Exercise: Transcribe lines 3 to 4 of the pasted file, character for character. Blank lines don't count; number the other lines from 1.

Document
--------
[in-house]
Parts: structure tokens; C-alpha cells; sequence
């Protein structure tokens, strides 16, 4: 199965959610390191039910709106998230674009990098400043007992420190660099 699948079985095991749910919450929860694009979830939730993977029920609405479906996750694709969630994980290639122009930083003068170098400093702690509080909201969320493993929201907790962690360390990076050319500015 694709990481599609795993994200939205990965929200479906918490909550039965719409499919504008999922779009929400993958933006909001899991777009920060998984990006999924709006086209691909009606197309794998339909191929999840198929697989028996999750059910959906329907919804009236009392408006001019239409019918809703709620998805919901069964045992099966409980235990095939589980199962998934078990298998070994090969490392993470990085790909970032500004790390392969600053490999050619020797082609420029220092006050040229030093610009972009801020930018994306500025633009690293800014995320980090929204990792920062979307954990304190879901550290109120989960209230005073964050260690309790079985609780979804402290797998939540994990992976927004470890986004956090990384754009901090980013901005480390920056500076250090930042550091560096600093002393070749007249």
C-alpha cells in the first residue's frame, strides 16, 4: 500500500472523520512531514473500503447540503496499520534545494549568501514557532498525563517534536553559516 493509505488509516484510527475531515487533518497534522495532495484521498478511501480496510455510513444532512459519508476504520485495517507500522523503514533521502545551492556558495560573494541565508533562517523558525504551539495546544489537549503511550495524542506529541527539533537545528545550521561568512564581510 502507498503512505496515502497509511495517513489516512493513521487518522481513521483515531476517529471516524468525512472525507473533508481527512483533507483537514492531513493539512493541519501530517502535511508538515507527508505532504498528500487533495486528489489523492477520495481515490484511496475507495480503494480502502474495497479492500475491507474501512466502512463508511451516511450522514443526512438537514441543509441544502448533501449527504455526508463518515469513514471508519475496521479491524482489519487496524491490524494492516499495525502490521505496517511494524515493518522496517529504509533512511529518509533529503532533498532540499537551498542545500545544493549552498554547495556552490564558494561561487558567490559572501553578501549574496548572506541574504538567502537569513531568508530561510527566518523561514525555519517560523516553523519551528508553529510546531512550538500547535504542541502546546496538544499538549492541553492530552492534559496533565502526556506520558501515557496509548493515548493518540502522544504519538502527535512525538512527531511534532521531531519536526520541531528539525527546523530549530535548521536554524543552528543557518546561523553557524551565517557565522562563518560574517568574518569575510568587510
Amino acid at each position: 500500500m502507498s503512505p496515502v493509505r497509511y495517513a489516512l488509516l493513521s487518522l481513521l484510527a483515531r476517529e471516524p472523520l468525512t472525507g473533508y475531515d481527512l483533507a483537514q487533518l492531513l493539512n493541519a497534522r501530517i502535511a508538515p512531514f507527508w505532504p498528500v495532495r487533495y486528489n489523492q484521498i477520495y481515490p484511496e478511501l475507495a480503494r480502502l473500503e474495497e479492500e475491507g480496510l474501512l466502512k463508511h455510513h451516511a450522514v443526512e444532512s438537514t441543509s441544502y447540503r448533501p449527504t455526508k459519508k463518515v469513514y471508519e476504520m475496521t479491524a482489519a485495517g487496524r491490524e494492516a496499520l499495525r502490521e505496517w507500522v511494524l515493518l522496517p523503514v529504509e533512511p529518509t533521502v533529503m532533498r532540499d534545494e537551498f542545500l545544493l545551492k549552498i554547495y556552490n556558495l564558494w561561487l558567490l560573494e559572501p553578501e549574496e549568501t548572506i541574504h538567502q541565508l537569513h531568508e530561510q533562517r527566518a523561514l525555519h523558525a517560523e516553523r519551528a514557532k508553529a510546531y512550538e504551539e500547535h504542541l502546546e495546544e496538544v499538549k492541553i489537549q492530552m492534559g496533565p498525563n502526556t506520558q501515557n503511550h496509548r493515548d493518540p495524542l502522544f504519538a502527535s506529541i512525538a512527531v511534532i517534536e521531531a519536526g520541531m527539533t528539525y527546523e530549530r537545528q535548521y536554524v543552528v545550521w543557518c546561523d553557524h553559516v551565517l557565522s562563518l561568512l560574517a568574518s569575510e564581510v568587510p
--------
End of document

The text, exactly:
């Protein structure tokens, strides 16, 4: 199965959610390191039910709106998230674009990098400043007992420190660099 699948079985095991749910919450929860694009979830939730993977029920609405479906996750694709969630994980290639122009930083003068170098400093702690509080909201969320493993929201907790962690360390990076050319500015 694709990481599609795993994200939205990965929200479906918490909550039965719409499919504008999922779009929400993958933006909001899991777009920060998984990006999924709006086209691909009606197309794998339909191929999840198929697989028996999750059910959906329907919804009236009392408006001019239409019918809703709620998805919901069964045992099966409980235990095939589980199962998934078990298998070994090969490392993470990085790909970032500004790390392969600053490999050619020797082609420029220092006050040229030093610009972009801020930018994306500025633009690293800014995320980090929204990792920062979307954990304190879901550290109120989960209230005073964050260690309790079985609780979804402290797998939540994990992976927004470890986004956090990384754009901090980013901005480390920056500076250090930042550091560096600093002393070749007249």
C-alpha cells in the first residue's frame, strides 16, 4: 500500500472523520512531514473500503447540503496499520534545494549568501514557532498525563517534536553559516 493509505488509516484510527475531515487533518497534522495532495484521498478511501480496510455510513444532512459519508476504520485495517507500522523503514533521502545551492556558495560573494541565508533562517523558525504551539495546544489537549503511550495524542506529541527539533537545528545550521561568512564581510 502507498503512505496515502497509511495517513489516512493513521487518522481513521483515531476517529471516524468525512472525507473533508481527512483533507483537514492531513493539512493541519501530517502535511508538515507527508505532504498528500487533495486528489489523492477520495481515490484511496475507495480503494480502502474495497479492500475491507474501512466502512463508511451516511450522514443526512438537514441543509441544502448533501449527504455526508463518515469513514471508519475496521479491524482489519487496524491490524494492516499495525502490521505496517511494524515493518522496517529504509533512511529518509533529503532533498532540499537551498542545500545544493549552498554547495556552490564558494561561487558567490559572501553578501549574496548572506541574504538567502537569513531568508530561510527566518523561514525555519517560523516553523519551528508553529510546531512550538500547535504542541502546546496538544499538549492541553492530552492534559496533565502526556506520558501515557496509548493515548493518540502522544504519538502527535512525538512527531511534532521531531519536526520541531528539525527546523530549530535548521536554524543552528543557518546561523553557524551565517557565522562563518560574517568574518569575510568587510